• Unless you’re running VMware vSphere or other similarly network-impaired operating system that’s never heard of LACP, you’ll probably need multi-chassis LAG for redundancy reasons ... and thus Brocade VCS Fabric is the only option if you don’t want to remain stuck with VPC.
  • Even when running TRILL in the backbone, I would still run the full range of STP features on the server-facing ports to prevent potential bridging loops created by clueless physical server or VM administrators (some people actually think it makes sense to bridge between two virtual NICs in a regular VM). Cisco is the only vendor offering TRILL-like fabric and STP in the same product at the same time (while VDX switches from Brocade work just fine with STP, they start pretending it doesn’t exist the moment you configure VCS fabric).

Hmm, seems like there are no good choices after all. Maybe you should still wait a little bit before jumping head-on into the murky TRILL waters.

More information

You know I have to mention a few webinars at the end of every blog post. Here’s the list of the most relevant ones (you get all of them with the yearly subscription)

17 comments:

  1. Ivan,

    You touched on something I've been thinking about recently... Cisco hasn't provided any interesting proprietary 'hooks' in the DC environment in several years for mid-sized customers. The only two that come to mind are OTV (ugh) and now LISP. LISP is intriguing, but its also an open technology.

    Without a doubt I prefer standards-based technologies, so I shouldn't be complaining. But it will be interesting to see Cisco competing on price in this space. And maybe not great for the industry, if it shrinks Cisco's R&D budget.

    Jeremy

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  2. Ivan -

    Great insights and a wonderful morning read as always.

    You specifically mention both Cisco and Brocade in the context of MLAG and STP/TRILL feature support and behaviour; I'm curious if you have any similar reference or insights on Juniper's EX 4200/4500 and their Virtual Chassis.

    While I don't believe there is currently anything TRILL-like outside a single VC stack (which under-the-hood is running IS-IS to create a "somewhat-routed network transporting MAC frames", as it were), there is certainly MLAG as well as STP for server/vswitch facing ports.

    Curious on your thoughts where (if?) EX fits into the mid to high range DC switching game; QFabric seems to get all the attention but, as you've alluded to a number of times, remains out of reach (or just out of scope) for most.

    I believe a combination of EX 4200/4500 VC stacks could be a great fit (price/performance) for the CLOS design you laid out in your first diagram, or another right-sized variant.

    There are those of us who will never see or touch FabricPath or QFabric, but still have a keen interest in the options and features available to our market segment and how we can use them effectively to create an effecient, redundant, robust layer 2 switching environment, even if we don't get to call it a "fabric" :)

    Cheers!

    -Chris

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    Replies
    1. In the Juniper EX Case you can use the Virtual Chassis (VC) technology, which as you had mentioned eliminates any need for STP throughout the VC.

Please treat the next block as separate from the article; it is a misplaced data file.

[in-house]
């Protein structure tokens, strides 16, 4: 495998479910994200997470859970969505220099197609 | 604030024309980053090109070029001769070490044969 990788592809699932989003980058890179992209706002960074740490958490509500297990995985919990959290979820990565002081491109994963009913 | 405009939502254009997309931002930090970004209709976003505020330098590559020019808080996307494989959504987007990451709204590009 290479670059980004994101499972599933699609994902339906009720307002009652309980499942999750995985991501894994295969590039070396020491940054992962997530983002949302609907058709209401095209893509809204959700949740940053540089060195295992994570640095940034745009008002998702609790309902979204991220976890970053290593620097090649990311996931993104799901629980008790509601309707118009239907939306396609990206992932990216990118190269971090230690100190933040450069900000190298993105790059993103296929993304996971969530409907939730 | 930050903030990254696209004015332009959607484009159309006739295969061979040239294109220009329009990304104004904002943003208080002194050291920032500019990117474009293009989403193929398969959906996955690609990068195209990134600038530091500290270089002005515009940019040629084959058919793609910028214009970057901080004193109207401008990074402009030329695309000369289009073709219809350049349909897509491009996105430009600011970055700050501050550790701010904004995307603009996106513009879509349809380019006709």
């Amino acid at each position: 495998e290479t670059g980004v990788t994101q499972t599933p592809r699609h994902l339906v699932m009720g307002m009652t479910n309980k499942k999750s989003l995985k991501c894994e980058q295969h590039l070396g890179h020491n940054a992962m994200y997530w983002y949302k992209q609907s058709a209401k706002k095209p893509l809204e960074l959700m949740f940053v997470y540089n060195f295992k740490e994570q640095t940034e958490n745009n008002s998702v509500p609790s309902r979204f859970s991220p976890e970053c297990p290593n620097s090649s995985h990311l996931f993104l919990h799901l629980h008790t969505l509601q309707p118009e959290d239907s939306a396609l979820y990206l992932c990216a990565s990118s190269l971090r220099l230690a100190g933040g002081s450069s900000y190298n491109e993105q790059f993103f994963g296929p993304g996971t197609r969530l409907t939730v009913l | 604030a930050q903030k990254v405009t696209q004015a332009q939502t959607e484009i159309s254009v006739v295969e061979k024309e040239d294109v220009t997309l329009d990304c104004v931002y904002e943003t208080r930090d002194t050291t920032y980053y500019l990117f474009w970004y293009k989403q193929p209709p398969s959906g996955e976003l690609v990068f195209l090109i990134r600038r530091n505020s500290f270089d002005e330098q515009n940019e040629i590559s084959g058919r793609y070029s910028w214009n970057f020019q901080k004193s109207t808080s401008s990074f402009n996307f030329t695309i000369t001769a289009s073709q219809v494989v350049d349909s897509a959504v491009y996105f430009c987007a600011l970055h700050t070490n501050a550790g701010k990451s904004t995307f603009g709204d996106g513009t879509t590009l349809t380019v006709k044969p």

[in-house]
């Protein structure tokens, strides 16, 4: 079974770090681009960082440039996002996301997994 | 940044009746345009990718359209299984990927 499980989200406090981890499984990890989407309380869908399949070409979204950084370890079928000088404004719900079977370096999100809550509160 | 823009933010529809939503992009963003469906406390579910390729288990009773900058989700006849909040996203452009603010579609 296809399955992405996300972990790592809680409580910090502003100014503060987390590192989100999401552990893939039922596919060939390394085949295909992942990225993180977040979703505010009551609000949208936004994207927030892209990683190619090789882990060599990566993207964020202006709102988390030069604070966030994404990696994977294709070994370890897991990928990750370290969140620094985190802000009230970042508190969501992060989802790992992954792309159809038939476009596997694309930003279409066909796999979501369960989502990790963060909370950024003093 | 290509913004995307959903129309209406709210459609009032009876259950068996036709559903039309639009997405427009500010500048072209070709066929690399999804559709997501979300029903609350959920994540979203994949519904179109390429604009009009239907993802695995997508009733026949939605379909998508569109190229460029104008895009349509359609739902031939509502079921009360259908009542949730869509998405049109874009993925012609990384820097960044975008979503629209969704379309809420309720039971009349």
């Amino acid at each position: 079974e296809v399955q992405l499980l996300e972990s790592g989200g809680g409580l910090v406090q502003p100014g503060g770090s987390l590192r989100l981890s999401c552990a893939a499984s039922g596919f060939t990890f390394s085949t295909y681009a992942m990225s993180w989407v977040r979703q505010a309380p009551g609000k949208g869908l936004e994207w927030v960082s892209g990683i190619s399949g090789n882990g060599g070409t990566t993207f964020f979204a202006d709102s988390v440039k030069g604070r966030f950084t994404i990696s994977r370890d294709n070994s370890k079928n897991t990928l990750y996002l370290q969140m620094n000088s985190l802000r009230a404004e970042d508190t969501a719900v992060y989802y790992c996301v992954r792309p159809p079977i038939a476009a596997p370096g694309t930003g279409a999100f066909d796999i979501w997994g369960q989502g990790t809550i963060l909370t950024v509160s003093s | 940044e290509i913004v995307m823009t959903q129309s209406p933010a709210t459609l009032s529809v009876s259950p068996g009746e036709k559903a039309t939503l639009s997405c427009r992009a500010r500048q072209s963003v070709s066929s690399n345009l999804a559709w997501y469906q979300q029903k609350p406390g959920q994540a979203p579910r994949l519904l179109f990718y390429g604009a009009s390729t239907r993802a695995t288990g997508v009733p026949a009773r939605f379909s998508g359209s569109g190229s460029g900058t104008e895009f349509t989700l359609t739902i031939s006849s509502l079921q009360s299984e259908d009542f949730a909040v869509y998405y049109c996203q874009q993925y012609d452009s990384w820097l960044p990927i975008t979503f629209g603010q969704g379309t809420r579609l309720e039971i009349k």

Additionally you can use MLAG between different VC's, i.e. an EX3200/EX4200 Access switch (stack) connected up-to different Core/Agg EX8200 Switches running as a VC.

      Alternately you can use the "closed" option being Juniper QFabric based switching (IMO FabricPath is also closed - it won't work with brocade, or anyone else) effectively take a QFX3500 turn it on as a std. switch up-to multiple EX8200's with MLAG, or connect turn it on as a QFabric node and connect it up-to a QFabric Interconnect getting rid of any need to configure protocols.

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  3. You wrote "stuck with VPC" many times, but what is wrong with VPC (and VPC+ if we are talking about using it with FabricPath) ?

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  4. I agree with krisiasty, the recent improvements made to VPC with VPC+ and FabricPath eliminate the split brain problem that happens with MLAG/STP.

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  5. Thank you Ivan for another of your enlightening articles. I was wondering why everyone is just talking about moving VMs within a cluster. I think there are a lost of cases were you need to move a VM accross two sepparate clusters in different locations or DCs for example. Now in some cases these different locations or DCs don't have L2 connectivity. In those cases overlay networks (VXLAN, NVGRE, STT, etc.) have a clear advantage over TRILL. With overlay network you can extent the "virtual segment" accross L3 domains and move the VMs (non-live migration) transparent to the OS/Application on the VM. This is the decoupling between networking and application logic that is required so that the "networks doesn't in the way". I know you'll say that you can setup a new subnet, route it between the two locations/DCs, reconfigure the application in the VM and all is well, but as anyone working at a mid to large scale shop will tell you this coordination between application admins and the networking department is going to take time and probably not work the first time round.